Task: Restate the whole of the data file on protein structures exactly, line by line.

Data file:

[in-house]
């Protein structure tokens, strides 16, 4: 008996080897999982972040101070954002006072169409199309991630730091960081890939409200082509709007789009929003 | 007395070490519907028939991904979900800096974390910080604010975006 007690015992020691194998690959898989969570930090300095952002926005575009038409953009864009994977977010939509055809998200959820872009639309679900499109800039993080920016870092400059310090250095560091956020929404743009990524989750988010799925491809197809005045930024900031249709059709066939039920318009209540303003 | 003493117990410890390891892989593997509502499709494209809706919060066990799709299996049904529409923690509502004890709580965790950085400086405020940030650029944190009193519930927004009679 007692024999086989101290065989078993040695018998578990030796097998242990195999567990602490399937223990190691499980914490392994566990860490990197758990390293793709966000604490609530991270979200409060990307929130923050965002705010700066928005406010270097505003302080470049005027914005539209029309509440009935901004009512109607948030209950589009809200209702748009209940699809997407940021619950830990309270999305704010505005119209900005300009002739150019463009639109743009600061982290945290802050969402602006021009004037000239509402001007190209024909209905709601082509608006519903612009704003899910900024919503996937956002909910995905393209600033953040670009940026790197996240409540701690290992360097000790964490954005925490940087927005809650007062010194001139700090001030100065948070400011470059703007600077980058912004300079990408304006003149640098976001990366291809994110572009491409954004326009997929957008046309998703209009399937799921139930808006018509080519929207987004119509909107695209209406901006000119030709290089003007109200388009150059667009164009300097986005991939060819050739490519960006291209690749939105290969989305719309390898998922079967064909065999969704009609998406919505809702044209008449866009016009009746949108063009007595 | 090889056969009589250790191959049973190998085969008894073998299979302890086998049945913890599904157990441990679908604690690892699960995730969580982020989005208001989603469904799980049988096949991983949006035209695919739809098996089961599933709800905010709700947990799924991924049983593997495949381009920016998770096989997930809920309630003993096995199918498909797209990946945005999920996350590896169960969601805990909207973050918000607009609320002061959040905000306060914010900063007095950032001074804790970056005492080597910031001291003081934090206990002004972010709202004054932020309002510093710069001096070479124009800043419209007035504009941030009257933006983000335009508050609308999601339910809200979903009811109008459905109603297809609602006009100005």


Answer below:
[in-house]
């Protein structure tokens, strides 16, 4: 008996080897999982972040101070954002006072169409199309991630730091960081890939409200082509709007789009929003 | 007395070490519907028939991904979900800096974390910080604010975006 007690015992020691194998690959898989969570930090300095952002926005575009038409953009864009994977977010939509055809998200959820872009639309679900499109800039993080920016870092400059310090250095560091956020929404743009990524989750988010799925491809197809005045930024900031249709059709066939039920318009209540303003 | 003493117990410890390891892989593997509502499709494209809706919060066990799709299996049904529409923690509502004890709580965790950085400086405020940030650029944190009193519930927004009679 007692024999086989101290065989078993040695018998578990030796097998242990195999567990602490399937223990190691499980914490392994566990860490990197758990390293793709966000604490609530991270979200409060990307929130923050965002705010700066928005406010270097505003302080470049005027914005539209029309509440009935901004009512109607948030209950589009809200209702748009209940699809997407940021619950830990309270999305704010505005119209900005300009002739150019463009639109743009600061982290945290802050969402602006021009004037000239509402001007190209024909209905709601082509608006519903612009704003899910900024919503996937956002909910995905393209600033953040670009940026790197996240409540701690290992360097000790964490954005925490940087927005809650007062010194001139700090001030100065948070400011470059703007600077980058912004300079990408304006003149640098976001990366291809994110572009491409954004326009997929957008046309998703209009399937799921139930808006018509080519929207987004119509909107695209209406901006000119030709290089003007109200388009150059667009164009300097986005991939060819050739490519960006291209690749939105290969989305719309390898998922079967064909065999969704009609998406919505809702044209008449866009016009009746949108063009007595 | 090889056969009589250790191959049973190998085969008894073998299979302890086998049945913890599904157990441990679908604690690892699960995730969580982020989005208001989603469904799980049988096949991983949006035209695919739809098996089961599933709800905010709700947990799924991924049983593997495949381009920016998770096989997930809920309630003993096995199918498909797209990946945005999920996350590896169960969601805990909207973050918000607009609320002061959040905000306060914010900063007095950032001074804790970056005492080597910031001291003081934090206990002004972010709202004054932020309002510093710069001096070479124009800043419209007035504009941030009257933006983000335009508050609308999601339910809200979903009811109008459905109603297809609602006009100005």